u has length -I u I cos Ii and direction Ivl.23 u onto v. U'V U' = UlVl + U2V2 + U3V3 = VlUl + V2U2 + V3U3 = V'U 3. here are the proofs of Properties 1 and 3. cos Ii < 0 and proj. U3)' (VI = Ul(Vl + WI. FIGURE 12. For instance. then 1. The notation for this vector is proj.3 The Dotproduct 677 (c) 0 is orthogonal to every vector u since o· u = (0. If the angle Ii between u and v is acute. In both cases.0..23) is the vector PR determined by dropping a perpendicular from Q to the line PS. O) • (UI.0·u=0.v) ( Ivl2 V. (v + w) = (UIo U2. V3 + W3) + WI) + U2(V2 + W2) + U3(V3 + W3) P /1. V2 + W2. 1. Ivl . If Ii is obtuse. (eu)'v = u'(ev) = e(u'v) 3. the effective force moving the box forward in the direction v is the projection ofo ontov. u'(v + w) = U'V + U'w 4. u.u 1:1 lui cos 8 lullvl cos 8 Ivl u'. projv u has length Iu I cos Ii and direction Iv I (Figure 12.25).12. HIsTORICAL BIOGRAPHY Carl Friedrich Gauss (1777-1855) Proofs of Properties 1 and 3 The properties are easy to prove using the detmition. The vector projection of / vi If u represents a force. v.24). The projection of u = PQ onto a nonzero vector v = (Figure 12. u ("the vector projection ofu onto v"). R Q S =u·v+u·w • PS • R P S We now return to the problem of projecting one vector onto another. U2. then projv u represents the effective force in the direction of v (Figure 12.u = (lui cos Ii) v proj..24 Ifwe pull on the box with force u. Properties of the Dot Product Ifu. U'U = lul 2 5. U3) = (O)(Ul) = o. U'V = V'U 2. FIGURE 12. and w are any vectors and c is a scalar. + (0)(U2) + (0)(U3) • Dot Product Properties and Vector Projections The dot product obeys many of the laws that hold for ordinary products of real numbers (scalars). posed in the opening to this section. -vi proj.v) v ( Ivl Ivl u.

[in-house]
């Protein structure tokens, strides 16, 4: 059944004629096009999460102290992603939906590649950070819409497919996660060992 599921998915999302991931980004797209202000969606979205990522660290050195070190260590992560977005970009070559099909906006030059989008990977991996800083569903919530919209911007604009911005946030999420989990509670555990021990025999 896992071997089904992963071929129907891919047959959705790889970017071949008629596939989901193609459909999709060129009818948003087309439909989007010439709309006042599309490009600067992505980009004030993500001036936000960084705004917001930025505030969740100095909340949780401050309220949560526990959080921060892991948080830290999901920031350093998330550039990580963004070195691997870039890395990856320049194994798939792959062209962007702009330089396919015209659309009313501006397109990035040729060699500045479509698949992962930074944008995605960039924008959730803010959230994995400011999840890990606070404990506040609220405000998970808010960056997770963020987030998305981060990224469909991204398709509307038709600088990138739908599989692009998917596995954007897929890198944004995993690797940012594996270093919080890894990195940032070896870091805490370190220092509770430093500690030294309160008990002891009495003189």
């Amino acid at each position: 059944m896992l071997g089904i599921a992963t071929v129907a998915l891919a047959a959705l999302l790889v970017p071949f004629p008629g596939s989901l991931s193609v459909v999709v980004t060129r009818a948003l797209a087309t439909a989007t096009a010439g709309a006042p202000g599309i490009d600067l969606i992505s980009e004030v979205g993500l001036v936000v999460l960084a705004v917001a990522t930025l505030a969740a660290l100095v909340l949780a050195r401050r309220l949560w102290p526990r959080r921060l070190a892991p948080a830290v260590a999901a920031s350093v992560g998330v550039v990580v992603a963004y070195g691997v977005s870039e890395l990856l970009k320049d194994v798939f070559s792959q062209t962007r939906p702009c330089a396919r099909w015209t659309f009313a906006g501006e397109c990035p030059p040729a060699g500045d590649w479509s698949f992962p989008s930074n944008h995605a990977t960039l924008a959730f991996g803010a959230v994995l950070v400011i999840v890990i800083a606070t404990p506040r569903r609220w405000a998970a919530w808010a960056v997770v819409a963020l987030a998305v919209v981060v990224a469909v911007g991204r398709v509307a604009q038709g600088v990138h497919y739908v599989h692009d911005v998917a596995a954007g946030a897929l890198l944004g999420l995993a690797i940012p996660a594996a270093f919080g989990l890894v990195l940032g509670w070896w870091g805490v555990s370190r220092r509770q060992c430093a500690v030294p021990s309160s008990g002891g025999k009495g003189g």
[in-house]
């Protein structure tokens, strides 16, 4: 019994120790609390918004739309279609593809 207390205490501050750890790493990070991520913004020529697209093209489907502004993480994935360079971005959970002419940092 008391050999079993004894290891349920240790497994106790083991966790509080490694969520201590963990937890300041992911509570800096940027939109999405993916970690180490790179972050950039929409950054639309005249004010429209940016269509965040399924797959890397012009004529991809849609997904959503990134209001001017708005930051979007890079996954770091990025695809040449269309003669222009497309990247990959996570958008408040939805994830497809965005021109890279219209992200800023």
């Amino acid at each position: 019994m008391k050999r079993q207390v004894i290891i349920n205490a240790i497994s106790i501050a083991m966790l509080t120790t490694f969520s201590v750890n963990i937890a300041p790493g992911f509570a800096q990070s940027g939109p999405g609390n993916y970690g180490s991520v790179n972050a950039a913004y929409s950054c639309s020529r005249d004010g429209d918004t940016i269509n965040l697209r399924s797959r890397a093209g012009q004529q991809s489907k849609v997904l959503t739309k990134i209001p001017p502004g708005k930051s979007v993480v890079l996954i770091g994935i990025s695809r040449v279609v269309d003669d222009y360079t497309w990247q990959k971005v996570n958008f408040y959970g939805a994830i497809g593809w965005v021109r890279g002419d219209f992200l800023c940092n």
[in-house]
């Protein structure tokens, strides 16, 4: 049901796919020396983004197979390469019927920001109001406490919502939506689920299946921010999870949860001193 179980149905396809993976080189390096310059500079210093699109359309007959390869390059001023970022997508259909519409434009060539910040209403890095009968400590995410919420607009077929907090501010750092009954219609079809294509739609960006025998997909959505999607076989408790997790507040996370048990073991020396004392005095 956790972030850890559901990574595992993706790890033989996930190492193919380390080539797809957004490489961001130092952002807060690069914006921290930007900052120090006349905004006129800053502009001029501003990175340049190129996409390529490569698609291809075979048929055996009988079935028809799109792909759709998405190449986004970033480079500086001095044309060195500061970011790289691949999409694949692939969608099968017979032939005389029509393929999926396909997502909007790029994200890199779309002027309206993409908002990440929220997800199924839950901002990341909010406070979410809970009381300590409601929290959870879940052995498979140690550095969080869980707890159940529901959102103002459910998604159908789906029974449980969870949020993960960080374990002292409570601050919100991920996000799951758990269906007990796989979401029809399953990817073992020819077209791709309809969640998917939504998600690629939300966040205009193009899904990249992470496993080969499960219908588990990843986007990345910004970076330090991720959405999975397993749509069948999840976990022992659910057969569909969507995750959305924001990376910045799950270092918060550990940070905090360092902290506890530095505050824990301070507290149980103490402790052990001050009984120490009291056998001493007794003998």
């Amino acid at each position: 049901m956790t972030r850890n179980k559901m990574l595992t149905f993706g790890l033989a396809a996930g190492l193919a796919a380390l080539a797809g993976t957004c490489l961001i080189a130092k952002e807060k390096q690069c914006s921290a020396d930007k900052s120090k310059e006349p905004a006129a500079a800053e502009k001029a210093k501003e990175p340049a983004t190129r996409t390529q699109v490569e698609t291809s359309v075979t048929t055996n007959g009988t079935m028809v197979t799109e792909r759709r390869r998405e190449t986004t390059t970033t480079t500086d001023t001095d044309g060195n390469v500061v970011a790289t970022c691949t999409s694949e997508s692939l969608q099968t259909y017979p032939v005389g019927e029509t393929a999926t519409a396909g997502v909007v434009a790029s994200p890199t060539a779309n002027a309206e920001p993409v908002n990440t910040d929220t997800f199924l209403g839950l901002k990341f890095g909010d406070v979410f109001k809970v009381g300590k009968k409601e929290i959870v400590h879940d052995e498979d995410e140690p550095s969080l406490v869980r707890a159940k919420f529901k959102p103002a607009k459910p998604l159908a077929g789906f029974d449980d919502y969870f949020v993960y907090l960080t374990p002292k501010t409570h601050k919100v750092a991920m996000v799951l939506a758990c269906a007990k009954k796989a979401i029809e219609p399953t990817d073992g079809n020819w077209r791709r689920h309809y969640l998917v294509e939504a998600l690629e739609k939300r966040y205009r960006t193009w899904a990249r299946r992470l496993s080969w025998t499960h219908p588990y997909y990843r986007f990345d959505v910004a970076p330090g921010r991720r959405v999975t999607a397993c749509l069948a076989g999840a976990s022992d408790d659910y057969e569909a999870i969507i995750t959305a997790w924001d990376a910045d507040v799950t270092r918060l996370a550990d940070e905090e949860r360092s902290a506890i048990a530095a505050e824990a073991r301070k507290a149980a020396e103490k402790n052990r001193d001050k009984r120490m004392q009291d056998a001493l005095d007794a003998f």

proJy u = v 0v v = 1 + 4 + 4 (.2 - 4 4 3 = -3' • + 2j Equations (1) and (2) also apply to two-dimensional vectors.2j .t j .tk) 2 . To summarize.2k 6-6-4. The vector projection of u onto v is the vector prOJyU = .2J . Ivl2 UOT.I = (6i = + 3j + 2k)0 (t i . Solution We find projy u from Equation (1): + 3j + 2k onto v = i .678 Chapter 12: Vectors and the Geometry of Space v v Length lui cos 9 (a) Length -lui cos 9 (b) FIGURE 12025 Tbe\ength ofprojyu is (a) lui cos II if cos II '" (b)-lui cos II if cos II < O. oand The number Iu I cos Ii is called the scalar component of u in the direction of v (or of u onto v). (uov)v. which is the direction of v).2j . .!" (1) The scalar component of u in the direction of v is the scalar lui cos Ii = u·v lVT = v (2) Note that both the vector projection of u onto v and the scalar component of u onto v depend only on the direction of the vector v and not its length (because we dot u with v / Iv I . onto v = i . .3j and .2k) = -1i 9999' + + We f"md the scalar component of u in the direction of v from Equation (2): lui cos Ii = UOI. EXAMPLE 6 Find the vector projection of a force F = 5i the scalar component ofF in the direction ofv. EXAMPLE 5 Find the vector projection of u = 6i and the scalar component ofu in the direction ofv. uov -1(i .2k) = . We demonstrate this in the next example.